I’ve cherished bonding with my daughter through Pokemon GO

“Dad, can we go outside for a PokeWalk?”

Since the moment I introduced my 6 yr old to Pokemon GO, she’s been fascinated by the app. Part of it has to do with the relative ease of use of its design, the other is its spin on augmented reality. She’s known about Pokemon for a couple of years now, having seen commercials for the cartoon and played Smash Bros with me, but she was never really into it. It was just another intellectual property that was competing for her eyeballs with Shopkins and whatever Pixar was promoting.

An Eevee caught while my daughter was waiting for her swim class to start

An Eevee caught while my daughter was waiting for her swim class to start

This time is different. She’s becoming a fan of the little creatures, seeing them everywhere through the lens of the phone as she holds it up to the grass or bushes or sidewalk in front of her.

“There’s one! Aww, it’s just another Pidgey! Boo!”

It’s just another Pidgey.

I admittedly don’t know enough about Pokemon to be considered a fan. I’ve played the games in the past, never being able to last more than a few hours before becoming bored. I know of Pikachu and Charizard and collecting and battling — it’s standard far for any role playing game. There are much better experiences to be found with similar games, frankly. But the IP, and the nostalgia, is so strong. It’s actually perfect. We’ve always thought of Nintendo sitting on a gold mine with their properties, waiting for an opportunity to create an amiibo or a hot new console game or a movie that will most accurately give fanatics what they’ve always wanted.

That’s not necessarily what’s happening here.

Sure, the characters are great, and they’re damn near famous., but there are a bajillion Pokemon games already, including some on app stores the world over, without nearly this much success. The advantage here isn’t in nostalgia for the IP, it’s nostalgia for the experience. Pokemon isn’t about which little monsters you collect, it’s about you collecting little monsters.

And I think that’s what my daughter has latched on to, and what millions (and millions!) of other people the world over are finding out as well.

My daughter's goldfish just died, so she's replaced it with a Magikarp that also looks dead.

My daughter’s goldfish just died, so she’s replaced it with a Magikarp that also looks dead.

Pokemon is an easy concept that’s worked well on a Gameboy, a 3DS and even on the Nintendo 64. Pokemon GO manifests that concept in its entirety, pushing it into the real world and real environments and asking players to explore their neighborhoods and towns just to catch a Zubat. It’s rewarding to be outside — we’ve always known that, but GO makes it even more rewarding and extremely easy to get rewarded.

My daughter has been “banned” from using electronics in our house recently. We’ve noticed an uptick in her iPad usage and T viewing while the weather has gotten better outside. Really, it’s a light grounding from using gadgets, since we let her watch what we’re watching and play what we’re playing any ways. We want to get her to understand that moderation is important with whatever she’s doing.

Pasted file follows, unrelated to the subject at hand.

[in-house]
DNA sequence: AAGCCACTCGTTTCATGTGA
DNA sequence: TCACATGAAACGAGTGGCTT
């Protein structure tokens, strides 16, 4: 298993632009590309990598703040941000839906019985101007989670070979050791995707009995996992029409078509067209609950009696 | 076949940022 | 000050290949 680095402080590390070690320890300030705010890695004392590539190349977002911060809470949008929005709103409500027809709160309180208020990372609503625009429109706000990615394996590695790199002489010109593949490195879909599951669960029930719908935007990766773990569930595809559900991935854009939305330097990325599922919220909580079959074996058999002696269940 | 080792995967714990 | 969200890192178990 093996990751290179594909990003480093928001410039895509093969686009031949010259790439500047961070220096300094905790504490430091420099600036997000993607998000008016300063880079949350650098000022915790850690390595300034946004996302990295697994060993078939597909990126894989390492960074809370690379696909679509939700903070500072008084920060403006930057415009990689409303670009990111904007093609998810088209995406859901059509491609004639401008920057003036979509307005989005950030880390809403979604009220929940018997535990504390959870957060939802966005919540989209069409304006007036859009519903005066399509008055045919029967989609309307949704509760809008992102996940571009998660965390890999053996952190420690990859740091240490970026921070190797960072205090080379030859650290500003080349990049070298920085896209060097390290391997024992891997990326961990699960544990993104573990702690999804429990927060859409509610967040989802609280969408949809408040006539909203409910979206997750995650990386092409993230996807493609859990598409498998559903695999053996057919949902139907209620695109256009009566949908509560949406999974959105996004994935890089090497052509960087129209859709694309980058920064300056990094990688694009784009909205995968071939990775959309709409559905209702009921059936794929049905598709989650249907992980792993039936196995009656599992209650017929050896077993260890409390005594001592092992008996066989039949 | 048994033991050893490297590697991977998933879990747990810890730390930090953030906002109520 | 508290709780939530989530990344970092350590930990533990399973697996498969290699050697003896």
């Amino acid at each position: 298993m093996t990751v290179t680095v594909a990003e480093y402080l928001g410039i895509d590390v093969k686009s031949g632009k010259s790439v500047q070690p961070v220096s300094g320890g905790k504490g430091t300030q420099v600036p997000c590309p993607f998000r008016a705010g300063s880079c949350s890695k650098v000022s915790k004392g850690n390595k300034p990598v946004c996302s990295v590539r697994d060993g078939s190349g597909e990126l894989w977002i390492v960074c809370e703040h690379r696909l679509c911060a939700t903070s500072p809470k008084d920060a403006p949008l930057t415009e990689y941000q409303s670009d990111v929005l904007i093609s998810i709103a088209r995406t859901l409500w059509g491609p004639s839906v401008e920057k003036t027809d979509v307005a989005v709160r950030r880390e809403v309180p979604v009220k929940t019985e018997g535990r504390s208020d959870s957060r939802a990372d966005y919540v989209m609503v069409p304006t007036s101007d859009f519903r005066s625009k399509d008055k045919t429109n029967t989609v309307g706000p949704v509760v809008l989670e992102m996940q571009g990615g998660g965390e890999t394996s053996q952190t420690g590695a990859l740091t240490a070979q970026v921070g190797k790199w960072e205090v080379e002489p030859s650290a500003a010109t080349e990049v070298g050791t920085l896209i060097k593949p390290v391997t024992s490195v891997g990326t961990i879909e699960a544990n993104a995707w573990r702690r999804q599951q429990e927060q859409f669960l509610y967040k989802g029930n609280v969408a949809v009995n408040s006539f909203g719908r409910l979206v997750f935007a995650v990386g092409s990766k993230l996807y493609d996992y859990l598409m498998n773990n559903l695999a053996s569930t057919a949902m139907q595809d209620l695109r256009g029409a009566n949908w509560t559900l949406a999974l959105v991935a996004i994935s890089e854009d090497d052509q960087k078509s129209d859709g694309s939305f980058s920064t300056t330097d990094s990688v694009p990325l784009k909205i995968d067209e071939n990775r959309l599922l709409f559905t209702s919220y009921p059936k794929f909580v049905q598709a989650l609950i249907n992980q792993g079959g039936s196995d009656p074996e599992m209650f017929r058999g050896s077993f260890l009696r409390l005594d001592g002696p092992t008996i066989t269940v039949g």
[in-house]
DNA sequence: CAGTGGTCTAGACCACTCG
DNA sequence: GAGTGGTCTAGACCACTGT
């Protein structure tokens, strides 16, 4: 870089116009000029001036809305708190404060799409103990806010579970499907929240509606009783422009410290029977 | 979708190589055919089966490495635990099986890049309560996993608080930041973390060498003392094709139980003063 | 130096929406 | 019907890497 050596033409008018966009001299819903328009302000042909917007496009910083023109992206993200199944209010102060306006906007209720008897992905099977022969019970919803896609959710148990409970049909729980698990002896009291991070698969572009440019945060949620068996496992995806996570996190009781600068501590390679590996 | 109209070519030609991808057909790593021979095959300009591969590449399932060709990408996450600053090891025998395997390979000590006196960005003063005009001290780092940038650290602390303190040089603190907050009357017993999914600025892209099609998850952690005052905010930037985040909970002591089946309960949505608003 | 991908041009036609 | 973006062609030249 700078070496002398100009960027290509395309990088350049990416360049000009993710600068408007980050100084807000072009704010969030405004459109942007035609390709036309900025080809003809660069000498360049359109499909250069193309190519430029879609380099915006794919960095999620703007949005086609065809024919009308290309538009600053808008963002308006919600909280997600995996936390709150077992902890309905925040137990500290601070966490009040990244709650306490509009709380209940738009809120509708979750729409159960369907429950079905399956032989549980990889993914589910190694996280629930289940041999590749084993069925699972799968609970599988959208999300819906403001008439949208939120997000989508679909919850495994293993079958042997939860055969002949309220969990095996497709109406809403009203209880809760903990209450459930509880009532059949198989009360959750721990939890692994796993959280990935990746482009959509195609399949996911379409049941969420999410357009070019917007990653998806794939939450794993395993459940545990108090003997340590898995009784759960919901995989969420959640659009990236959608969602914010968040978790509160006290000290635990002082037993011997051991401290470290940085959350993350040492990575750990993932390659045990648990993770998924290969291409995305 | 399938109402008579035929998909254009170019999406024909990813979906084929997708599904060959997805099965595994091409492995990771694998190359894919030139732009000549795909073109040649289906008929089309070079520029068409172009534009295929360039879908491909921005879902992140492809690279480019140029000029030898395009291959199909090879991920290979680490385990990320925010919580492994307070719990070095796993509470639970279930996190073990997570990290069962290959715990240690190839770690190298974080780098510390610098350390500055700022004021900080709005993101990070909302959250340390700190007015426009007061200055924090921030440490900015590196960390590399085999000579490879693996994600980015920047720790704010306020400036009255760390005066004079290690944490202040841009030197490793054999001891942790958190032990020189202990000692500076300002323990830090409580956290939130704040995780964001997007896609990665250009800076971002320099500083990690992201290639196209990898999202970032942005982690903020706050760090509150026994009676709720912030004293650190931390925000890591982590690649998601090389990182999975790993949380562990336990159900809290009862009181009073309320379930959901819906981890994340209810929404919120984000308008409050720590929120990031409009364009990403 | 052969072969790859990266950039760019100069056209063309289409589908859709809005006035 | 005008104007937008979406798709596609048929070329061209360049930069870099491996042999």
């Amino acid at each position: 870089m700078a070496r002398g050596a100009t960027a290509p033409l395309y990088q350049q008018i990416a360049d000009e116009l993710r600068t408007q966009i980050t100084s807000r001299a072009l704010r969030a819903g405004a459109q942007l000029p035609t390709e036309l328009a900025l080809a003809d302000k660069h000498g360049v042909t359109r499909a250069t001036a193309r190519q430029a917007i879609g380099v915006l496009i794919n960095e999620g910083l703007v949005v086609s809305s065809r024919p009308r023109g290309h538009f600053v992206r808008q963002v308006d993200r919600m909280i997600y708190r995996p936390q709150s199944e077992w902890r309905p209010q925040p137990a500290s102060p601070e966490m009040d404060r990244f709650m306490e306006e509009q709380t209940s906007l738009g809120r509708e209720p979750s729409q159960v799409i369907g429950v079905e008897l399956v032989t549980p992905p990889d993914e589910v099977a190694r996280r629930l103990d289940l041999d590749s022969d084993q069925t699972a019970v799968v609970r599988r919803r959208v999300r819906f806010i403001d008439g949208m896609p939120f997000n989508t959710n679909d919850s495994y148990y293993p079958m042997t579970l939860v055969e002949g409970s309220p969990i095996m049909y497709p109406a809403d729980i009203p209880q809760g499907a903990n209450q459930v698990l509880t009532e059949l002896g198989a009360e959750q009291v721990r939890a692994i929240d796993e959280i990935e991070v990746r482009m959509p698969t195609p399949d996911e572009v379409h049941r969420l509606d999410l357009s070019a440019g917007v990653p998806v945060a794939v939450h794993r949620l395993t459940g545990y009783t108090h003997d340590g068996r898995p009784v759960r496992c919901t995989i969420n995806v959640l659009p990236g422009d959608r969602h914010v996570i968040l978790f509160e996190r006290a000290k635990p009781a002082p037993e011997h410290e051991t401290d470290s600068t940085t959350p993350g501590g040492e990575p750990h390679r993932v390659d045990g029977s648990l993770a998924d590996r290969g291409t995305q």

Either way, getting her to go outside is considered a blessing, just as much for us as it is for her.

“Mama, since Dad is mowing the lawn, can you go for a PokeWalk with me?”

She actively asks us to take her on trips through the neighborhood. We bump into other families doing the same thing, many of which we’re meeting for the first time and have small children our daughter’s age. “Woohoo! I found another Weedle! Should we keep it?” Every few minutes she shouts out the name of another Pokemon that she comes across, holding my phone in front of her like a flashlight. “Oh no, there was a big Pokemon shadow but it disappeared! Dad, can we go look for it, please?”

Please.

Late night PokeHunting

Late night PokeHunting

The experience is everything. The ease of use for a 6 year old (and far younger, from what I’ve seen) lets me as a parent have confidence in what she’s doing and help her as she needs it. She’s catching Pokemon, naming them, telling us about them and pretending that they’re playing with each other when we’re not looking. She wants us to take her to the park, to play at night when the stars are out, and (this weekend) to go to our church and see if she can meet more players there. Our church is a Pokegym, currently run by Team Valor, that she insists we (Team Instinct) need to recapture. “Dad, make sure you train the Pokemon at lunch today,” she told me this morning. “Go outside and walk around and see if you can find any more Eevees!”

Last night we walked around our neighborhood a couple of times, totaling somewhere around 3 miles, her little nose buried in the glowing screen of the iPhone. She trips a couple of times, almost dropping the iPhone onto the cement, but doesn’t notice because we’re there guiding her. The week before, we couldn’t get her to walk down the street because she was “bored”.

I don’t know how long this will last. Pokemon GO may be a fleeting moment in the App Store. But for what it’s done to get my daughter outside, and to get her to interact with us instead of being off playing on her own, I’ll give it all the recognition I can.

Now if you’ll excuse me, I have to go on my lunch time walk.

 

Author: Dalibor Dimovski

Dali is the Editor-in-Chief and co-founder of SideQuesting, as well as the co-Founder of CarDesignFetish and the founder of MakLink. Dali is also a car designer, deejay, and introductory beer-brewer.

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